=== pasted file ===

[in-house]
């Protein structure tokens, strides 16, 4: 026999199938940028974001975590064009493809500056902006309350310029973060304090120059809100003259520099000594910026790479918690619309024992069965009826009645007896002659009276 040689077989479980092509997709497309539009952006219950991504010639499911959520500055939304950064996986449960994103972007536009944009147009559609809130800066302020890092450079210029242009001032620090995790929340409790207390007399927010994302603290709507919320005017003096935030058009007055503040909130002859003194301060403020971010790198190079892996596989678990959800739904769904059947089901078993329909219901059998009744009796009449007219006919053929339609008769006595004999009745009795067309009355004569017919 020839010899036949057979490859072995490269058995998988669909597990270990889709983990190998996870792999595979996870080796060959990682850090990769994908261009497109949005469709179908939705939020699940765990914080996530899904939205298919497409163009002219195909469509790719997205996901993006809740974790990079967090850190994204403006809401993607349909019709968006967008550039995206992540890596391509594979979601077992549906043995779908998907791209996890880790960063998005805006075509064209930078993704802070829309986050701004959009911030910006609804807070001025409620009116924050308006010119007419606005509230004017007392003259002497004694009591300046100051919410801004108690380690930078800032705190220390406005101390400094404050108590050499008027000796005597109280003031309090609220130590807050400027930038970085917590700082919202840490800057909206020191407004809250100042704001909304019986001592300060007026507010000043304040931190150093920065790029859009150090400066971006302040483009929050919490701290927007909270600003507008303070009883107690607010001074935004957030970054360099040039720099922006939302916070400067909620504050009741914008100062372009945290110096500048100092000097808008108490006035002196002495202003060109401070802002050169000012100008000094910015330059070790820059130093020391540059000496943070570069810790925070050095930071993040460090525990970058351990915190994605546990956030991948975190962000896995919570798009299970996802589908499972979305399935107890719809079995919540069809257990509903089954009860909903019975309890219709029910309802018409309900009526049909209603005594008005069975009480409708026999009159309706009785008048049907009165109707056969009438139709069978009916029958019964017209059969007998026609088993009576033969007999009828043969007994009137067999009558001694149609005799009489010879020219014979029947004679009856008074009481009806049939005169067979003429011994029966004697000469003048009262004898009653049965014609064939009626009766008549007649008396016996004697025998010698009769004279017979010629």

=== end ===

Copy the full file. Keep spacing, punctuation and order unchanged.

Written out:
[in-house]
């Protein structure tokens, strides 16, 4: 026999199938940028974001975590064009493809500056902006309350310029973060304090120059809100003259520099000594910026790479918690619309024992069965009826009645007896002659009276 040689077989479980092509997709497309539009952006219950991504010639499911959520500055939304950064996986449960994103972007536009944009147009559609809130800066302020890092450079210029242009001032620090995790929340409790207390007399927010994302603290709507919320005017003096935030058009007055503040909130002859003194301060403020971010790198190079892996596989678990959800739904769904059947089901078993329909219901059998009744009796009449007219006919053929339609008769006595004999009745009795067309009355004569017919 020839010899036949057979490859072995490269058995998988669909597990270990889709983990190998996870792999595979996870080796060959990682850090990769994908261009497109949005469709179908939705939020699940765990914080996530899904939205298919497409163009002219195909469509790719997205996901993006809740974790990079967090850190994204403006809401993607349909019709968006967008550039995206992540890596391509594979979601077992549906043995779908998907791209996890880790960063998005805006075509064209930078993704802070829309986050701004959009911030910006609804807070001025409620009116924050308006010119007419606005509230004017007392003259002497004694009591300046100051919410801004108690380690930078800032705190220390406005101390400094404050108590050499008027000796005597109280003031309090609220130590807050400027930038970085917590700082919202840490800057909206020191407004809250100042704001909304019986001592300060007026507010000043304040931190150093920065790029859009150090400066971006302040483009929050919490701290927007909270600003507008303070009883107690607010001074935004957030970054360099040039720099922006939302916070400067909620504050009741914008100062372009945290110096500048100092000097808008108490006035002196002495202003060109401070802002050169000012100008000094910015330059070790820059130093020391540059000496943070570069810790925070050095930071993040460090525990970058351990915190994605546990956030991948975190962000896995919570798009299970996802589908499972979305399935107890719809079995919540069809257990509903089954009860909903019975309890219709029910309802018409309900009526049909209603005594008005069975009480409708026999009159309706009785008048049907009165109707056969009438139709069978009916029958019964017209059969007998026609088993009576033969007999009828043969007994009137067999009558001694149609005799009489010879020219014979029947004679009856008074009481009806049939005169067979003429011994029966004697000469003048009262004898009653049965014609064939009626009766008549007649008396016996004697025998010698009769004279017979010629």